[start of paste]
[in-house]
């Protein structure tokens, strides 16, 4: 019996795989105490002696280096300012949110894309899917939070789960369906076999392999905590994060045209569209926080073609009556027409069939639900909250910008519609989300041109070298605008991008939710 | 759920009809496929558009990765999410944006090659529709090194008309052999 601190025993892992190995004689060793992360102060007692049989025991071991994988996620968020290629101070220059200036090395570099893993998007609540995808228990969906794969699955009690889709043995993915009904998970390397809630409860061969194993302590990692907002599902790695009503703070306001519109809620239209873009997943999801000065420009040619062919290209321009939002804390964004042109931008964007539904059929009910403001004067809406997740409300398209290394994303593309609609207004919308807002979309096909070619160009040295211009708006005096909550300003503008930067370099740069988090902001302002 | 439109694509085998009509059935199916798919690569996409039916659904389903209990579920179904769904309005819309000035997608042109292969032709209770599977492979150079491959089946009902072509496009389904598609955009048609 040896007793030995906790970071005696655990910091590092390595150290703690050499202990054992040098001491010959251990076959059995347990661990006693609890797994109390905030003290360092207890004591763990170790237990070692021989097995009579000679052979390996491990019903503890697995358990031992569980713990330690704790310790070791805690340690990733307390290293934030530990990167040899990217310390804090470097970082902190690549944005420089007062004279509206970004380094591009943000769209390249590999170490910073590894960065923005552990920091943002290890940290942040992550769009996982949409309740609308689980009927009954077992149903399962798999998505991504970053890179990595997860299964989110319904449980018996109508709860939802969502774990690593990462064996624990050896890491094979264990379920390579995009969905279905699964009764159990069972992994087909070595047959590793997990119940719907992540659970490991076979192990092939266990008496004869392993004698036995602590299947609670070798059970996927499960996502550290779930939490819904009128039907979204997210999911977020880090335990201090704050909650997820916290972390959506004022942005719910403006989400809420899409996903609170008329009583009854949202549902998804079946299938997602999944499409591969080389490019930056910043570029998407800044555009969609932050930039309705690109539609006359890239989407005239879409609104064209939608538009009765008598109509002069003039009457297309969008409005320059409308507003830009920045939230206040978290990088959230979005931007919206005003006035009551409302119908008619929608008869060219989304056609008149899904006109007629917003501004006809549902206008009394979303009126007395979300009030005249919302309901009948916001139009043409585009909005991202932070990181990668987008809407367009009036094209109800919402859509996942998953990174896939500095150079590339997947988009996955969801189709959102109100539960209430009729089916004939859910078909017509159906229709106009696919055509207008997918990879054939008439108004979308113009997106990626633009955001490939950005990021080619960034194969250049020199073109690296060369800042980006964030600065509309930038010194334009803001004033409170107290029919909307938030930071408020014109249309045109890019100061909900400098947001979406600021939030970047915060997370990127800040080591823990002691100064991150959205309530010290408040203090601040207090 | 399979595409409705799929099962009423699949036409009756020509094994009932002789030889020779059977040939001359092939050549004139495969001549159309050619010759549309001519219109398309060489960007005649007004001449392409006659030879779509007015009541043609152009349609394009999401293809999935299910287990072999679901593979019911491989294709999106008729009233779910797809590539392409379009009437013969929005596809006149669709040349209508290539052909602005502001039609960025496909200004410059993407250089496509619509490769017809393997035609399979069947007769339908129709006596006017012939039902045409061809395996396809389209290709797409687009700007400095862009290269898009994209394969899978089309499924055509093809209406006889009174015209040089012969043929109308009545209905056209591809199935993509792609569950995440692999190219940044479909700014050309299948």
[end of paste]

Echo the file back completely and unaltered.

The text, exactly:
[in-house]
């Protein structure tokens, strides 16, 4: 019996795989105490002696280096300012949110894309899917939070789960369906076999392999905590994060045209569209926080073609009556027409069939639900909250910008519609989300041109070298605008991008939710 | 759920009809496929558009990765999410944006090659529709090194008309052999 601190025993892992190995004689060793992360102060007692049989025991071991994988996620968020290629101070220059200036090395570099893993998007609540995808228990969906794969699955009690889709043995993915009904998970390397809630409860061969194993302590990692907002599902790695009503703070306001519109809620239209873009997943999801000065420009040619062919290209321009939002804390964004042109931008964007539904059929009910403001004067809406997740409300398209290394994303593309609609207004919308807002979309096909070619160009040295211009708006005096909550300003503008930067370099740069988090902001302002 | 439109694509085998009509059935199916798919690569996409039916659904389903209990579920179904769904309005819309000035997608042109292969032709209770599977492979150079491959089946009902072509496009389904598609955009048609 040896007793030995906790970071005696655990910091590092390595150290703690050499202990054992040098001491010959251990076959059995347990661990006693609890797994109390905030003290360092207890004591763990170790237990070692021989097995009579000679052979390996491990019903503890697995358990031992569980713990330690704790310790070791805690340690990733307390290293934030530990990167040899990217310390804090470097970082902190690549944005420089007062004279509206970004380094591009943000769209390249590999170490910073590894960065923005552990920091943002290890940290942040992550769009996982949409309740609308689980009927009954077992149903399962798999998505991504970053890179990595997860299964989110319904449980018996109508709860939802969502774990690593990462064996624990050896890491094979264990379920390579995009969905279905699964009764159990069972992994087909070595047959590793997990119940719907992540659970490991076979192990092939266990008496004869392993004698036995602590299947609670070798059970996927499960996502550290779930939490819904009128039907979204997210999911977020880090335990201090704050909650997820916290972390959506004022942005719910403006989400809420899409996903609170008329009583009854949202549902998804079946299938997602999944499409591969080389490019930056910043570029998407800044555009969609932050930039309705690109539609006359890239989407005239879409609104064209939608538009009765008598109509002069003039009457297309969008409005320059409308507003830009920045939230206040978290990088959230979005931007919206005003006035009551409302119908008619929608008869060219989304056609008149899904006109007629917003501004006809549902206008009394979303009126007395979300009030005249919302309901009948916001139009043409585009909005991202932070990181990668987008809407367009009036094209109800919402859509996942998953990174896939500095150079590339997947988009996955969801189709959102109100539960209430009729089916004939859910078909017509159906229709106009696919055509207008997918990879054939008439108004979308113009997106990626633009955001490939950005990021080619960034194969250049020199073109690296060369800042980006964030600065509309930038010194334009803001004033409170107290029919909307938030930071408020014109249309045109890019100061909900400098947001979406600021939030970047915060997370990127800040080591823990002691100064991150959205309530010290408040203090601040207090 | 399979595409409705799929099962009423699949036409009756020509094994009932002789030889020779059977040939001359092939050549004139495969001549159309050619010759549309001519219109398309060489960007005649007004001449392409006659030879779509007015009541043609152009349609394009999401293809999935299910287990072999679901593979019911491989294709999106008729009233779910797809590539392409379009009437013969929005596809006149669709040349209508290539052909602005502001039609960025496909200004410059993407250089496509619509490769017809393997035609399979069947007769339908129709006596006017012939039902045409061809395996396809389209290709797409687009700007400095862009290269898009994209394969899978089309499924055509093809209406006889009174015209040089012969043929109308009545209905056209591809199935993509792609569950995440692999190219940044479909700014050309299948």